Greetings From Germany!

Greetings from beautiful Germany! I’m writing this month’s blog while Ken and I are on a book tour with my German publisher, Francke. The German translation of my newest book, Long Way Home has just been released over here. I hope you’re enjoying some of the pictures I’ve been posting on Facebook and Instagram.

I’m traveling by car all across the country with the publishing team, sometimes giving two speeches a day to groups as large as 200 people in bookstores and churches. Ken plays his trumpet and I share God’s Word through a translator, telling how to find hope in God during difficult times. Our goal isn’t only to publicize the book but to spread the good news of God’s love.

I feel so blessed to have the opportunity to do this with Ken, and I sometimes have to pinch myself to see if I’m dreaming. When we married 53 years ago, neither of us could have ever imagined being used by God in such an amazing way.

I wish I could describe how thrilling it is to be among hundreds of Christians, singing God’s praises in German to familiar tunes such as “Bless the Lord, O My Soul,” and “In Christ Alone I place My Trust.” It’s a little taste of heaven when we’ll be part of a great multitude from every tribe and nation, praising God together.

I’m struck by how at home I feel here.  Even with the language barrier between us, we feel like brothers and sisters. That’s because we are all children of God and citizens of His kingdom. In my devotions this morning, I read the passage in 2 Samuel 7 where God promises King David that “your house and your kingdom will endure forever before Me; your throne will be established forever” (v.16). That promise is fulfilled in King David’s descendant, Jesus Christ. Our true citizenship isn’t in the U.S. or Germany but in the kingdom Jesus came to establish.

It seems like so many things divide us these days. But when we’re part of Christ’s kingdom, national barriers disappear, and racial and ethnic barriers become meaningless. We’re children of God and citizens of Christ’s kingdom. We’re His ambassadors and representatives in a broken world. Whether at home or abroad, speaking to hundreds of people or just one, I pray that I can reflect His character and His love wherever I go. 

Thank you for your prayers!


Saving Ellis Island

Several years ago, when I was writing and researching my novel, “Until We Reach Home,” my sister Peggy and I took a day trip from her home outside New York City to visit Ellis Island. As I’m sure you know, Ellis Island was the iconic landing place near the Statue of Liberty for millions of immigrants who came to U.S. shores seeking a new life. My novel tells the story of three sisters, Elin, Kirsten, and Sofia Carlson, who leave Sweden to come to America, so I wanted to walk around the grounds of Ellis Island and get a feel for what they may have experienced.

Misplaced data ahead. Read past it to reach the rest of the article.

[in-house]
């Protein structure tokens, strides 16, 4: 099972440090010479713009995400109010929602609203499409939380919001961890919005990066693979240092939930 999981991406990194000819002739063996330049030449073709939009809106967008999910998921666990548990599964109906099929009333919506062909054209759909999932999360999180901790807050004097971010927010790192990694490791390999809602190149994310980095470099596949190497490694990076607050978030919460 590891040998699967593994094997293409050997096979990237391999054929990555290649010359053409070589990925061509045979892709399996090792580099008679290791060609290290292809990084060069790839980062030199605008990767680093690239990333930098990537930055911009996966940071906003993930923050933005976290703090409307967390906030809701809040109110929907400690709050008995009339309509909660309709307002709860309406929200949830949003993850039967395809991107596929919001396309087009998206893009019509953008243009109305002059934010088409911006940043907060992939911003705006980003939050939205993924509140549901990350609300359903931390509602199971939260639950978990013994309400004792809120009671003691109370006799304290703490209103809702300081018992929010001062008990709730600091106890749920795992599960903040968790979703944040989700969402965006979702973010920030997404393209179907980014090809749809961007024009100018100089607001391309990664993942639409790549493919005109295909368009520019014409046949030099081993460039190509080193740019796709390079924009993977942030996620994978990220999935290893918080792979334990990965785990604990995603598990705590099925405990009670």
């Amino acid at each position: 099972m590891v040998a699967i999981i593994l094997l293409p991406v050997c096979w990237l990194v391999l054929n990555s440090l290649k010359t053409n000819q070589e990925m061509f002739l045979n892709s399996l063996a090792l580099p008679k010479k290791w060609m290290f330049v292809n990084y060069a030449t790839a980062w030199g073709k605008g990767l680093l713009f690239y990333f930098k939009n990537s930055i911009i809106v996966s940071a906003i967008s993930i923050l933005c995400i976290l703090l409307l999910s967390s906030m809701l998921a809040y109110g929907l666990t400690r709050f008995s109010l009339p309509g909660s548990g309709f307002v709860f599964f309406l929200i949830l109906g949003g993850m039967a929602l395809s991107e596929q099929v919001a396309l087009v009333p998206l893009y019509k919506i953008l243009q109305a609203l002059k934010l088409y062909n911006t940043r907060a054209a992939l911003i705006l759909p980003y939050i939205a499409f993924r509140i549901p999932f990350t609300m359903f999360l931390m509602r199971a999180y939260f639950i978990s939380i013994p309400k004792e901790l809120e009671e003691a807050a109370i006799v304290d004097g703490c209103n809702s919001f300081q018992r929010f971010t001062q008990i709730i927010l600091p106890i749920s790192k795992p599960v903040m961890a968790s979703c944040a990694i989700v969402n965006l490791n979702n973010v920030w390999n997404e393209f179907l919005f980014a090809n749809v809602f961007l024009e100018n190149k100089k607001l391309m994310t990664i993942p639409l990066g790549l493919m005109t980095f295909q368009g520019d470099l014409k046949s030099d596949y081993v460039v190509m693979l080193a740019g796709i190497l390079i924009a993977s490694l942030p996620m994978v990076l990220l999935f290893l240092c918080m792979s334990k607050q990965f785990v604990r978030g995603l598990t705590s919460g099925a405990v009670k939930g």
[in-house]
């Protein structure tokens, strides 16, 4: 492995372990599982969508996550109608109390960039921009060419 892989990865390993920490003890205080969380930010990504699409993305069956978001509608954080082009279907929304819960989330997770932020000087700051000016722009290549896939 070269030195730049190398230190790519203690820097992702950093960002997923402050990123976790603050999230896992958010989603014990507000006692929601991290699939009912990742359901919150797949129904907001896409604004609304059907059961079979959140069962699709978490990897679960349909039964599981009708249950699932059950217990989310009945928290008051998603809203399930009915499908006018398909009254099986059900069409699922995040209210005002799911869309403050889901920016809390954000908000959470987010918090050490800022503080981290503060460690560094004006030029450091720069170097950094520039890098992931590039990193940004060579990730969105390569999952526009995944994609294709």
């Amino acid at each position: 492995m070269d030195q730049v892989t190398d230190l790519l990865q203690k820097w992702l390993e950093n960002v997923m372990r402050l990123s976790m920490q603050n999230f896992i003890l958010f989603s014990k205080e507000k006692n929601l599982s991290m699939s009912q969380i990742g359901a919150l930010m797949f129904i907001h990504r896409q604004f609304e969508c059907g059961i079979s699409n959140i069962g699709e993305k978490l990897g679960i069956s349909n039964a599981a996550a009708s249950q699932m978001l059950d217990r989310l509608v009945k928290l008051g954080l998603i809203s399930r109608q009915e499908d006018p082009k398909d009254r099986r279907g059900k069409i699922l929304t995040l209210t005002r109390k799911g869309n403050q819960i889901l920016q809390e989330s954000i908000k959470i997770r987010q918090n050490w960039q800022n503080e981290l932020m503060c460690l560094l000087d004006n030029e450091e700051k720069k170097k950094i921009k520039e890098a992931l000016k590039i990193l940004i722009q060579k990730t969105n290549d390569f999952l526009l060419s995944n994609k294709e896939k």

As Peggy and I toured the Great Hall and other buildings, putting ourselves in our great-grandparents’ shoes, I became intrigued with this cluster of islands that greeted our immigrant ancestors. Their ordeal, in a babble of languages, was likely very frightening and frustrating at times, but most newcomers passed inspection and were released from the island within 3-5 hours. One of the reasons why 2% of immigrants were detained was if they showed symptoms of a contagious illness. Authors love to put obstacles in their characters’ paths to create tension and spin an exciting story, so of course the Carlson sisters ended up staying in the hospital and detention center on Ellis Island.

You’ll have to read the novel to see how they fared, but in the meantime, you’ll have a chance to hear me speak about my research, do a reading from my novel, and answer your questions in a free virtual event that I’m excited to participate in on October 20. The event helps support the non-profit organization, Save Ellis Island, which is raising funds to restore the Historic Ellis Island Hospital Complex – twenty-nine buildings on the south side of Ellis Island. Registration is free, but you’ll receive an autographed copy of “Until We Reach Home” when you make a $25 donation. You can go to their website: to register and see the amazing work they are undertaking to save this valuable piece of history. I hope you’ll be able to join me.

Besides gleaning new ideas for my novel, one of the other happy results of our visit to Ellis Island was the information we were able to discover about our great-grandparents who came here from Germany in the 1890s. We knew a little bit about their journey from the stories that our grandmother told us over the years, but seeing their names in the registration book was an amazing moment. Also listed, was the name of the town and region in Germany where they came from, something that had been lost to us over the years. Using that information, I was able to visit their village of Bornstedt on a trip to Germany a few years later.